6. What strategy for weak trademarks?
In a globalized and interconnected environment, it is strongly advised not to choose a trademark that, for one reason or another, could be considered generic or descriptive. Whoever does not follow this advice must accept to quietly coexist with competitors.
Using Google.com, located in the United States, a search for the expression “Home goods” brings up nearly 2 million results, including competitors such as Ikea or Macy’s, on the first page:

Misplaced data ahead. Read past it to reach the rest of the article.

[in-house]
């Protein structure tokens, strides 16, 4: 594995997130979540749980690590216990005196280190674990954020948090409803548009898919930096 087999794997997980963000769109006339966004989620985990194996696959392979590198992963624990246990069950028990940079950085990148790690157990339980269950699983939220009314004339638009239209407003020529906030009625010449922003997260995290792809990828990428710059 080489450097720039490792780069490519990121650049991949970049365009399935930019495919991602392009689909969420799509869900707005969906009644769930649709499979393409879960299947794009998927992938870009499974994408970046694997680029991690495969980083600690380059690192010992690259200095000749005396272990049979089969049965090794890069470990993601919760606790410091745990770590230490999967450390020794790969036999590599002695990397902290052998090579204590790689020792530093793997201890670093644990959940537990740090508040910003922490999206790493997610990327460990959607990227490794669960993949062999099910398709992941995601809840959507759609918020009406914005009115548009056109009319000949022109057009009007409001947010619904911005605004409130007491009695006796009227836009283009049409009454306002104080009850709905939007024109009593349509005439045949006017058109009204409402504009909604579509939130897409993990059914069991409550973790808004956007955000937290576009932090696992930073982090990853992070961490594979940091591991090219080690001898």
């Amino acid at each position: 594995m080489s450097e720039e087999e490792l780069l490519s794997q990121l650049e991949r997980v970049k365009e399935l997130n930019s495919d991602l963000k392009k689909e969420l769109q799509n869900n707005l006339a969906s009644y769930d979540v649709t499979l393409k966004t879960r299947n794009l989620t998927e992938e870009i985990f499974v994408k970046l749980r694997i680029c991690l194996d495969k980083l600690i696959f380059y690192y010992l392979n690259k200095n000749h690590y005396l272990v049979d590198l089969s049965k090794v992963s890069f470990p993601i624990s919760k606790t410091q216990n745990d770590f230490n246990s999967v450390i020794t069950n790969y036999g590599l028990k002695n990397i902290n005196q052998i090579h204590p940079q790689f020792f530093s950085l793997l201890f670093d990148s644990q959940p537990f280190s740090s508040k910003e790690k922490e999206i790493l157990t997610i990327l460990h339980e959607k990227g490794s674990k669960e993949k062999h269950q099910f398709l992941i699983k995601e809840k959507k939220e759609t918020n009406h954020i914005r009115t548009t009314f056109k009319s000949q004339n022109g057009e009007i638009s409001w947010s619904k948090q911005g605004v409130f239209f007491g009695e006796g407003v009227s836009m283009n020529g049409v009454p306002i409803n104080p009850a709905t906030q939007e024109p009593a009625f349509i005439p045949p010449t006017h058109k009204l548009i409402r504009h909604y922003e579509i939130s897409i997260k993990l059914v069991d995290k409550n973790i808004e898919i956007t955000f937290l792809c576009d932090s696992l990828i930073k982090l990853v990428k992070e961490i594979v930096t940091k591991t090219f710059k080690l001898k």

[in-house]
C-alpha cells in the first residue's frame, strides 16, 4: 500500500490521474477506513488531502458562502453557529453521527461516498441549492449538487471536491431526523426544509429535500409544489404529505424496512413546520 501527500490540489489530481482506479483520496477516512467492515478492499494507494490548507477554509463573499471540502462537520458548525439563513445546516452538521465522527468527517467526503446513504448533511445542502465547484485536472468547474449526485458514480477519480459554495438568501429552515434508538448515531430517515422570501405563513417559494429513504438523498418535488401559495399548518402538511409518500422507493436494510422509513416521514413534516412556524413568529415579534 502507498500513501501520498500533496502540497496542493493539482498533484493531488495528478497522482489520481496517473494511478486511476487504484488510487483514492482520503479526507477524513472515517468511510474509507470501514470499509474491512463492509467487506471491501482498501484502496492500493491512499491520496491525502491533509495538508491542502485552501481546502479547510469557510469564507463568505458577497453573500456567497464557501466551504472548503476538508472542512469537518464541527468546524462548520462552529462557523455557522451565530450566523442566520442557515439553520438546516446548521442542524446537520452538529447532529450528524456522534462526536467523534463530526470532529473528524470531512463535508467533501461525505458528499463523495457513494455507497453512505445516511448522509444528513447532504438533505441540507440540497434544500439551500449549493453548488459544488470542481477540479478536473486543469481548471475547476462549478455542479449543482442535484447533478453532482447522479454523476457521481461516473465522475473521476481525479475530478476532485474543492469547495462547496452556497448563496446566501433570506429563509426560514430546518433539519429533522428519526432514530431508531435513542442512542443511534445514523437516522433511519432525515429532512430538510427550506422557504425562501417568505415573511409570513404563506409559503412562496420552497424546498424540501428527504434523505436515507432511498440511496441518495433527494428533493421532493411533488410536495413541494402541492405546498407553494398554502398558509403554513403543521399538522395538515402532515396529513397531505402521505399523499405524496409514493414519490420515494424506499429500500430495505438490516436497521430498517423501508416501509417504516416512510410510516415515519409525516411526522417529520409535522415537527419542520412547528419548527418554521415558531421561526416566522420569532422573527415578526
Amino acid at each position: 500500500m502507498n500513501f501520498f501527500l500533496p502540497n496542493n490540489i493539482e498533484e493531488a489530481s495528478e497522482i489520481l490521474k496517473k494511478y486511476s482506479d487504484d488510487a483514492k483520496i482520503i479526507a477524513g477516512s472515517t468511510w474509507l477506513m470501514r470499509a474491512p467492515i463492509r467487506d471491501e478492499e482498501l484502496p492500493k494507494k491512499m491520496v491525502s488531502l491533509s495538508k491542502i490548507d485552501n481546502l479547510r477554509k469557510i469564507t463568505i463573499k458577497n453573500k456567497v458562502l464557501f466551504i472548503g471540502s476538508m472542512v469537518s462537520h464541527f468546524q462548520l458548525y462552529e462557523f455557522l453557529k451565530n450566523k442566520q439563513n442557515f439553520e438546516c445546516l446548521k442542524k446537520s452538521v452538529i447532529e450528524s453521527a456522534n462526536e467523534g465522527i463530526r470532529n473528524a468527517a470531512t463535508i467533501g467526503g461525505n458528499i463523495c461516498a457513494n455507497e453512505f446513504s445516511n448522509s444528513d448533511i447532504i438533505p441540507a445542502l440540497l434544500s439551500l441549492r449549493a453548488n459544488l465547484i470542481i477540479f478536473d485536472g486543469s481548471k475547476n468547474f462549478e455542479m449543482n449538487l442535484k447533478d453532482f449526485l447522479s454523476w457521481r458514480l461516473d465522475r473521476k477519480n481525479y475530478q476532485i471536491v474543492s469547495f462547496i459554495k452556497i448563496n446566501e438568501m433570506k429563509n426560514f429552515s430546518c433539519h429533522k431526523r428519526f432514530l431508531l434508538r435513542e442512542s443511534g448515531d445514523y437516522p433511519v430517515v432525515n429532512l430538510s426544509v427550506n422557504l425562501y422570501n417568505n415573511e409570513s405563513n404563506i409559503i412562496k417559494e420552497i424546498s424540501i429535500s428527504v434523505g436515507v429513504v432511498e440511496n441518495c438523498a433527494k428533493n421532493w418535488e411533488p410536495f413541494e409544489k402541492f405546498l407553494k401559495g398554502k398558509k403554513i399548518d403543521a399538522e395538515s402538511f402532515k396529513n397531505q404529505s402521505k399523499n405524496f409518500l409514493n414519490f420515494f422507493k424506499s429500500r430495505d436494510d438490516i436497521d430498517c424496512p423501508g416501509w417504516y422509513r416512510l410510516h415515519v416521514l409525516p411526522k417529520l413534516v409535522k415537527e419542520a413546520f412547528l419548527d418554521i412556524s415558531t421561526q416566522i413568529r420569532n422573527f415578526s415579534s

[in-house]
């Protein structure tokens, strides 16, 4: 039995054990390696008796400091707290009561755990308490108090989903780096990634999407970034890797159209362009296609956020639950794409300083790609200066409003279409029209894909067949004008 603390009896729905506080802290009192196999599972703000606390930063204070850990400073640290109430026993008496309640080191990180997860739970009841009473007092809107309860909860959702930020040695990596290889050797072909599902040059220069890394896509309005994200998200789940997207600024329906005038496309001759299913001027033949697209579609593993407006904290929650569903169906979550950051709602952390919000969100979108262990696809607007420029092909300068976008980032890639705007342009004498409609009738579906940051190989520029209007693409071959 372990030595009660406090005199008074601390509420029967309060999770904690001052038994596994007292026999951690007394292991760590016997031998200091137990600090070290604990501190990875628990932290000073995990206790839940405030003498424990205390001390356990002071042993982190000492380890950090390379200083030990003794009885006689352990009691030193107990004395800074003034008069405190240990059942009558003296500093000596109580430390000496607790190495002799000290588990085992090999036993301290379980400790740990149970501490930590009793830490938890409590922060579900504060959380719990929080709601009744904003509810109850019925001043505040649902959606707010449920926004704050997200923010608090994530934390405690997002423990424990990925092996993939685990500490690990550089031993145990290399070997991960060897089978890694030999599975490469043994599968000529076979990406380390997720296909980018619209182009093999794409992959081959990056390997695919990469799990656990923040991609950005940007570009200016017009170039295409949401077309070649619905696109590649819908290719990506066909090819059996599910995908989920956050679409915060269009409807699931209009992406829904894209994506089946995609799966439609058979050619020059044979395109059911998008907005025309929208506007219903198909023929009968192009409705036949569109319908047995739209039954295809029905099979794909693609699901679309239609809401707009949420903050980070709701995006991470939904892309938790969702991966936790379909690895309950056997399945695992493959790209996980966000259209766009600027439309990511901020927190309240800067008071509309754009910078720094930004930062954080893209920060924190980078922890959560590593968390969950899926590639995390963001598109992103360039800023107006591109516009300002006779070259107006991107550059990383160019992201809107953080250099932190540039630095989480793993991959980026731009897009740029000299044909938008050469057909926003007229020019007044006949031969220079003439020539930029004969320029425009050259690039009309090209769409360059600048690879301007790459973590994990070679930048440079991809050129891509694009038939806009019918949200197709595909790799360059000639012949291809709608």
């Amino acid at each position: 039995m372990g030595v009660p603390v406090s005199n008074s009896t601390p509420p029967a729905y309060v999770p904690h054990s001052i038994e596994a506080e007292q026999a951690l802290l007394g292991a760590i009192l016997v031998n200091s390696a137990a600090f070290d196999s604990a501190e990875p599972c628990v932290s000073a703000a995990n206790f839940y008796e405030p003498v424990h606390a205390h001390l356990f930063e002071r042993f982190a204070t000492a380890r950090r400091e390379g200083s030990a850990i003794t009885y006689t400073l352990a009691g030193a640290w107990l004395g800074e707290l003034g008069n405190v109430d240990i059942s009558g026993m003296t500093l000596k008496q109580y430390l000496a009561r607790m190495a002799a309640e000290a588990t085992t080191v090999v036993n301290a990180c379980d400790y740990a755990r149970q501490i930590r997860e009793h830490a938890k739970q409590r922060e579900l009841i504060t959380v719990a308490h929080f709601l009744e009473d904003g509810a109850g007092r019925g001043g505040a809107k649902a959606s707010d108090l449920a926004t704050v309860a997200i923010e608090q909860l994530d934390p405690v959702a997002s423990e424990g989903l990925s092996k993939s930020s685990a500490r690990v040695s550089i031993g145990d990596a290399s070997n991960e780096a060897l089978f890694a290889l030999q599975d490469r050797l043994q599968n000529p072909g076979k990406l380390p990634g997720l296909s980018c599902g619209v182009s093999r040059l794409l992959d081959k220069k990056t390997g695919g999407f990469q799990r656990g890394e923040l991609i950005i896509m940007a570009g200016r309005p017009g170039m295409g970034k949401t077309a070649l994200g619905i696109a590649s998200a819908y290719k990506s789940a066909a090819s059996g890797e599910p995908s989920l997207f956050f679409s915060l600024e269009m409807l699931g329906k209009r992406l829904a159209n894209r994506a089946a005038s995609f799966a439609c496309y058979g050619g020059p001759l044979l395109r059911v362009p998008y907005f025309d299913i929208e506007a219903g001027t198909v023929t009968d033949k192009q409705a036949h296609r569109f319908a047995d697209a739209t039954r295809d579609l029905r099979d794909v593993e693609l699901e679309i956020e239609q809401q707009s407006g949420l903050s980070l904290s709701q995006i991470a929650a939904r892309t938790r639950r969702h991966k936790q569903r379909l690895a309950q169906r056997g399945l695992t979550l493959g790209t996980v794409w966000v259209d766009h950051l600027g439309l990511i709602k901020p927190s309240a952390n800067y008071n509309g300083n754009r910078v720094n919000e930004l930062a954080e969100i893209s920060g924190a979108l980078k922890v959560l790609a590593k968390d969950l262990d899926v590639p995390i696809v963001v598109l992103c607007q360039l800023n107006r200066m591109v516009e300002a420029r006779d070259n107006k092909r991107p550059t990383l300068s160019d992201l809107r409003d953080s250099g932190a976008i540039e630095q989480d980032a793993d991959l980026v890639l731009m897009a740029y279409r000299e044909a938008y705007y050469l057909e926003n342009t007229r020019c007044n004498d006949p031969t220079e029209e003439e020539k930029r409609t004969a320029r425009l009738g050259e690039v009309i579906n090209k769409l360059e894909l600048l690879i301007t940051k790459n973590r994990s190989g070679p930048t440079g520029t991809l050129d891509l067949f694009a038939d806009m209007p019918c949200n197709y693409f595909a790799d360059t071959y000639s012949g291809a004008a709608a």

Would HomeGoods, Inc. consider suing Ikea or Macy’s for the unauthorized use of the keywords “home goods”? Such a lawsuit is unlikely to be successful.
Owners of weak trademarks have two options. The first is to change the brand name. It is an expensive and risky bet. However, several companies created before the advent of the Internet have successfully rebranded, such as LG (Lucky-GoldStar) or Kering (formerly Pinault-Printemps-Redoute). The second option consists of proactively securing the domain name portfolio, which implies a minimum of registrations for as many top-level domains as possible.